Blog: SEC charges company with fraudulent cryptocurrency violations – Financial Regulation News – Financial Regulation News

The Securities and Exchange Commission has levied fraud charges against a company for illegal cryptocurrency violations.

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The SEC charged MCC International Corp., also called Mining Capital Coin Corp., along with its founders Luiz Carlos Capuci, Jr. and Emerson Souza Pires, and two other entities controlled by Capuci, with the unregistered offerings and fraudulent sales of investment plans called mining packages to thousands of investors.

The SEC alleges that MCC, Capuci, and Pires netted at least $8.1 million from the sale of the mining packages and $3.2 million in initiation fees. Specifically, since at least January 2018, MCC, Capuci, and Pires sold mining packages to 65,535 investors worldwide and promised daily returns of 1 percent, paid weekly, for a period of up to 52 weeks.

The SEC also alleges that MCC represented that the weekly profits resulted from “profit sharing” and that MCC earned profits from its operations involving cryptocurrency mining, trading stocks and foreign exchange, and trading cryptocurrency on platforms through arbitrage trading and semi-automatic robotic trading. Initially, according to the complaint, MCC investors were promised returns in Bitcoin, but later, the defendants required investors to withdraw their investments in tokens called Capital Coin (CPTL), which was MCC’s own token. Further, MCC investors were required to redeem their CPTL on Bitchain, a fake crypto asset trading platform Capuci created and managed, the complaint said. However, when investors tried to liquidate their CPTL on Bitchain before their one-year memberships expired, they encountered purported errors that stymied their efforts and were required to either buy another mining package or forfeit their investments.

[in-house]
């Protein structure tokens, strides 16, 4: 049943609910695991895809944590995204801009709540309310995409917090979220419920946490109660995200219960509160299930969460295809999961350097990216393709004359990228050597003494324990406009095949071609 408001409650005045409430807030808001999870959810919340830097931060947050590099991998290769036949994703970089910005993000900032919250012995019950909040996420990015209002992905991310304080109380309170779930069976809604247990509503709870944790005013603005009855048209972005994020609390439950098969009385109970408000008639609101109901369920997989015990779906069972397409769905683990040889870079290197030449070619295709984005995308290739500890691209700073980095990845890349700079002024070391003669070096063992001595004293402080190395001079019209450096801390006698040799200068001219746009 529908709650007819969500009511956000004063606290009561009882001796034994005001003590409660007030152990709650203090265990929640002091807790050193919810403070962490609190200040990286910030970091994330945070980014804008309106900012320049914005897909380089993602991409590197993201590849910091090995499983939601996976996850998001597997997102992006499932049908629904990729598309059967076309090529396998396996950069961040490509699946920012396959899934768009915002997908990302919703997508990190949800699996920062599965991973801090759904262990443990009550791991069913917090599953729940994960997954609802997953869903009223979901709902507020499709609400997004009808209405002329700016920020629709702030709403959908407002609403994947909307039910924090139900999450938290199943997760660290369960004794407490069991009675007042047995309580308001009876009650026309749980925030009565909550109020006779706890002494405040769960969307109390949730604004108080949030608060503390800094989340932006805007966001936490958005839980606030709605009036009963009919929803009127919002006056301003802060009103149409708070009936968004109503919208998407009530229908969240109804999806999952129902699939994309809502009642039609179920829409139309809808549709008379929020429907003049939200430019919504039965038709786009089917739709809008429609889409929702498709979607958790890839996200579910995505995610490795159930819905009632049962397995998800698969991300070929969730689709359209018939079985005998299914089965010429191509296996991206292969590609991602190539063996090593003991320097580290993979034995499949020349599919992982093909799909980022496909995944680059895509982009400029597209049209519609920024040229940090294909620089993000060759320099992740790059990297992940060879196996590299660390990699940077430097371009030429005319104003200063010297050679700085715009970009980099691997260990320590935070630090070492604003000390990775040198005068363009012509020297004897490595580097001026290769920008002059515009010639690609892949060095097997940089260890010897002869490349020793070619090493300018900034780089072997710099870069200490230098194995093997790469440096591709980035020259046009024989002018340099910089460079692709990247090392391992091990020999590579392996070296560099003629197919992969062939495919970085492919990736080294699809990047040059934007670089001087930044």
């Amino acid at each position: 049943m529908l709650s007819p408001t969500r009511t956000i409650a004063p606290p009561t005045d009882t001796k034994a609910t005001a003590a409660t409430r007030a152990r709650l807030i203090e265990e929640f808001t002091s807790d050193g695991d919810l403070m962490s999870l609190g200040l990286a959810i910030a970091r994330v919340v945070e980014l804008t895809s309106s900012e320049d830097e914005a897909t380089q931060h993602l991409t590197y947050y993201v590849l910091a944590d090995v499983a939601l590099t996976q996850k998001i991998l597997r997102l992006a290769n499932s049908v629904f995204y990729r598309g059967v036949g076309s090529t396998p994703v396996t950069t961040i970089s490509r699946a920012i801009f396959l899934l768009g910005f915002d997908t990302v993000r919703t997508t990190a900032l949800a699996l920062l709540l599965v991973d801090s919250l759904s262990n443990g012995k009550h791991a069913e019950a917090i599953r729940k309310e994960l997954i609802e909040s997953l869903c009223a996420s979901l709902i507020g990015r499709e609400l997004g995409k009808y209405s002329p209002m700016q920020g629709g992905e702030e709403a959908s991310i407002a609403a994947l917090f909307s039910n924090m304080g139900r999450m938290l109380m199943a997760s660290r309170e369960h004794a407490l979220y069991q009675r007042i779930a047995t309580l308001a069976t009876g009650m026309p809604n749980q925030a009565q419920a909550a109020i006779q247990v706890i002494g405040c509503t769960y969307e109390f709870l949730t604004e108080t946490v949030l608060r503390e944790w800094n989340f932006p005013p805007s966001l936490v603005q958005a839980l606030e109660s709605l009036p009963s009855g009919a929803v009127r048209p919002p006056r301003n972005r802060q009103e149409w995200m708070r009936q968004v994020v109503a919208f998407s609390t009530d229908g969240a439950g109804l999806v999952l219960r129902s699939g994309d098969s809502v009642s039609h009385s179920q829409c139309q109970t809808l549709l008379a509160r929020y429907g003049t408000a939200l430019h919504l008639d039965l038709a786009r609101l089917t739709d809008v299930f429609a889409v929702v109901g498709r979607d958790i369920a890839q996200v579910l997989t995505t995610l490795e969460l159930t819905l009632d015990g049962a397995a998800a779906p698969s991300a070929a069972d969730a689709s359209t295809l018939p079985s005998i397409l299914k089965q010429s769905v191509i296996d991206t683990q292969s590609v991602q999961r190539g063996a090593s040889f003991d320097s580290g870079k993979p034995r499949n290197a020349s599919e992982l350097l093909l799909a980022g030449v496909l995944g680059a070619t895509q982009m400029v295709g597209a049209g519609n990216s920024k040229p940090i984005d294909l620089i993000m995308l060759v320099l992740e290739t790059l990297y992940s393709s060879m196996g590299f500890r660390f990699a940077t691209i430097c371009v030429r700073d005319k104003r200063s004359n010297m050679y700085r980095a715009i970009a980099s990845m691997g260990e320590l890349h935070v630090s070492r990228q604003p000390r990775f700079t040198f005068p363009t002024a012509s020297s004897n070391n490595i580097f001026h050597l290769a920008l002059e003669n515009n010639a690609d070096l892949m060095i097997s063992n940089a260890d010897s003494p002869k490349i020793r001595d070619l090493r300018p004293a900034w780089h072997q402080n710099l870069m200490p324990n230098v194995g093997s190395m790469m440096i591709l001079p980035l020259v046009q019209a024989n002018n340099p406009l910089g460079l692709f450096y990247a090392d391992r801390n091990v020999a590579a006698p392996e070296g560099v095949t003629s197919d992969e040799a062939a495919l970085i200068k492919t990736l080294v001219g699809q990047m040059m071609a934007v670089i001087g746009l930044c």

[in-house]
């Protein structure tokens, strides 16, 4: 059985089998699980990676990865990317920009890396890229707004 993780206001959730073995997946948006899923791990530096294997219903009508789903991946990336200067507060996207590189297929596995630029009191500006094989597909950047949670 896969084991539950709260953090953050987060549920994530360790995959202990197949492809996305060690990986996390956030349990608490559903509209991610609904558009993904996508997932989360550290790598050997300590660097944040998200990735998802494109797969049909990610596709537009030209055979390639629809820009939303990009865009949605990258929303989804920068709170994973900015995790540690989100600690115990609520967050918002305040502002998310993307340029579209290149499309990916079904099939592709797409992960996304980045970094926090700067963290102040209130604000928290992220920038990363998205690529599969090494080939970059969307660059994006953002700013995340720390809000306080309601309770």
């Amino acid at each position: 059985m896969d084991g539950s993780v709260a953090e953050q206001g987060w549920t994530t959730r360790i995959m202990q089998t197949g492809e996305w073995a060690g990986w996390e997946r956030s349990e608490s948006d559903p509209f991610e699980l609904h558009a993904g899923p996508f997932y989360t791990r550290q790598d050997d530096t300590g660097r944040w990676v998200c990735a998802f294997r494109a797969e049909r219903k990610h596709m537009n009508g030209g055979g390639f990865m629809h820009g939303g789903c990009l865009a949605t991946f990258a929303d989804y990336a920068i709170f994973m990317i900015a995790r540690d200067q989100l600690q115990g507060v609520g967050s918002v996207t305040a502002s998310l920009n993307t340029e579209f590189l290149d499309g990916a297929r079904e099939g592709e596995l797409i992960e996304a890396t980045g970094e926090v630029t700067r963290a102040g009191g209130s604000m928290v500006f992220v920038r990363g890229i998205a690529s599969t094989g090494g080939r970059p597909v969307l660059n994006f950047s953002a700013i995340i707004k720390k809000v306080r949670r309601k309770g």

“As the complaint alleges, Capuci and Pires took every opportunity to extract more money from unsuspecting investors on false promises of outlandish returns and used investor funds raised from this fraudulent scheme to fund a lavish lifestyle, including purchasing Lamborghinis, yachts, and real estate,” A. Kristina Littman, chief of the SEC Enforcement Division’s Crypto Assets and Cyber Unit, said. “The restraining order and asset freeze helps preserve investor assets and puts a stop to the defendants’ alleged ongoing fraudulent enterprise.”

On April 21, the United States District Court for the Southern District of Florida issued a temporary restraining order against all defendants and an order freezing defendants’ assets, among other relief.

The SEC’s complaint charges the defendants with violating the registration and anti-fraud provisions of the Securities Act of 1933, the Securities Exchange Act of 1934, and Capuci and Pires with control person liability on behalf of MCC under the Exchange Act. The SEC’s complaint seeks injunctions against future securities law violations, disgorgement of the defendants’ ill-gotten gains, civil penalties, and officer and director bars against Capuci and Pires.

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